Does your lab use social media? Sharing three years of experience in science communication
AuthorPavlov, Alexey K.; Meyer, Amelie; Rösel, Anja; Cohen, Lana; King, Jennifer; Itkin, Polona; Negrel, Jean; Gerland, Sebastian; Hudson, Stephen R.; Dodd, Paul A.; de Steur, Laura; Mathisen, Stig; Cobbing, Nick; Granskog, Mats A.
Effective science communication is essential to share knowledge and recruit the next generation of researchers. Science communication to the general public can, however, be hampered by limited resources and a lack of incentives in the academic environment. Various social media platforms have recently emerged, providing free and simple science communication tools to reach the public and young people especially, an audience often missed by more conventional outreach initiatives. While individual researchers and large institutions are present on social media, smaller research groups are underrepresented. As a small group of oceanographers, sea ice scientists, and atmospheric scientists at the Norwegian Polar Institute, we share our experience establishing, developing, and maintaining a successful Arctic science communication initiative (@oceanseaicenpi) on Instagram, Twitter, and Facebook. The initiative is run entirely by a team of researchers with limited time and financial resources. It has built a broad audience of more than 7,000 followers, half of which is associated with the team’s Instagram account. To our knowledge, @oceanseaicenpi is one of the most successful Earth sciences Instagram accounts managed by researchers. The initiative has boosted the alternative metric scores of our publications and helped participating researchers become better writers and communicators. We hope to inspire and help other research groups by providing some guidelines on how to develop and conduct effective science communication via social media.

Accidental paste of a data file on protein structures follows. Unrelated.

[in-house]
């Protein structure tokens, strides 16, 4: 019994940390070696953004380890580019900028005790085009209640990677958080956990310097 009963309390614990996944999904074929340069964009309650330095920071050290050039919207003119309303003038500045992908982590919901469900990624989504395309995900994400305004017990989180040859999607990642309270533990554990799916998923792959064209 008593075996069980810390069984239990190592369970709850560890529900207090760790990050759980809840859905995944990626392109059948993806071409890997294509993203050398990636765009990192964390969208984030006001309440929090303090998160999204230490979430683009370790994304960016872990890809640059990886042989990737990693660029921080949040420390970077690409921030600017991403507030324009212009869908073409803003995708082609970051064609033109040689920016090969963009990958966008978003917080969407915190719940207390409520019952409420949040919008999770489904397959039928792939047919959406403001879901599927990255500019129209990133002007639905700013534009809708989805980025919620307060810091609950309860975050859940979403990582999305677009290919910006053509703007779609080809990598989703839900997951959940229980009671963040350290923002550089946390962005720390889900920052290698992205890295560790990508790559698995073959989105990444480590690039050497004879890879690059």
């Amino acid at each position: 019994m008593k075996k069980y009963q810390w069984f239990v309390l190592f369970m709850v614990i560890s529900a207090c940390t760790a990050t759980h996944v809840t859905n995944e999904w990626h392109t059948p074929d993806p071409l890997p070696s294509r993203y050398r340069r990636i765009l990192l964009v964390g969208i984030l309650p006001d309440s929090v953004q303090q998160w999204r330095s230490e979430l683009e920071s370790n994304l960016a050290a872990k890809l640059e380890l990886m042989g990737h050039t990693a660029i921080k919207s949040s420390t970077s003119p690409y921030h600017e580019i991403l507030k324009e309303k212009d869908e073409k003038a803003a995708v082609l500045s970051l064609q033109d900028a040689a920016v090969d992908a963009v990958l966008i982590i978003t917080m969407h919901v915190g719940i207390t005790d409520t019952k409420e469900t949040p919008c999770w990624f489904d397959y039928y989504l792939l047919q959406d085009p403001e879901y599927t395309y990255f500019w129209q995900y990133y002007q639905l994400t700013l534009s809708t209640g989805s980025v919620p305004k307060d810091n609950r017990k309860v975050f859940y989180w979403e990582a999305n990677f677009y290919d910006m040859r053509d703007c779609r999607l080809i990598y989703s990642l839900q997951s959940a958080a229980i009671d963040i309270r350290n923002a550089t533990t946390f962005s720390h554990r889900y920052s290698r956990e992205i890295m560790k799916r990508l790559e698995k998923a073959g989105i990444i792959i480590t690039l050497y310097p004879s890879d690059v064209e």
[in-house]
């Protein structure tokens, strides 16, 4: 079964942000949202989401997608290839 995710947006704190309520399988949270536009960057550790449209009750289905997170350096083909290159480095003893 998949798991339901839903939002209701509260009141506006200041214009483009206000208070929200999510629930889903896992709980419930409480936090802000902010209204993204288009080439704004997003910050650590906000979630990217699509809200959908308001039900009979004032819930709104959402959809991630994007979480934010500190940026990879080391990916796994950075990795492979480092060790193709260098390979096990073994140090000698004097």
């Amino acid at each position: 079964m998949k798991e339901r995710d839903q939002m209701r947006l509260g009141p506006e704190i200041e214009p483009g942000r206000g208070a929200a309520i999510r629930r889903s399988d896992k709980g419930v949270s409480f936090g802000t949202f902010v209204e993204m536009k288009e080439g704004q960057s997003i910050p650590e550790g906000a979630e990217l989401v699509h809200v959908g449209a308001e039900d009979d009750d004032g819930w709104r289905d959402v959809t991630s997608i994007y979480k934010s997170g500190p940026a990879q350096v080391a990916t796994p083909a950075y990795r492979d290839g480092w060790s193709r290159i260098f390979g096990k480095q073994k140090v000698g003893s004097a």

Source at https://doi.org/10.1175/BAMS-D-17-0195.1. © Copyright 27 June 2018 American Meteorological Society (AMS). Permission to use figures, tables, and brief excerpts from this work in scientific and educational works is hereby granted provided that the source is acknowledged. Any use of material in this work that is determined to be “fair use” under Section 107 of the U.S. Copyright Act or that satisfies the conditions specified in Section 108 of the U.S. Copyright Act (17 USC §108) does not require the AMS’s permission. Republication, systematic reproduction, posting in electronic form, such as on a website or in a searchable database, or other uses of this material, except as exempted by the above statement, requires written permission or a license from the AMS. All AMS journals and monograph publications are registered with the Copyright Clearance Center (http://www.copyright.com). Questions about permission to use materials for which AMS holds the copyright can also be directed to firstname.lastname@example.org. Additional details are provided in the AMS Copyright Policy statement, available on the AMS website (http://www.ametsoc.org/CopyrightInformation).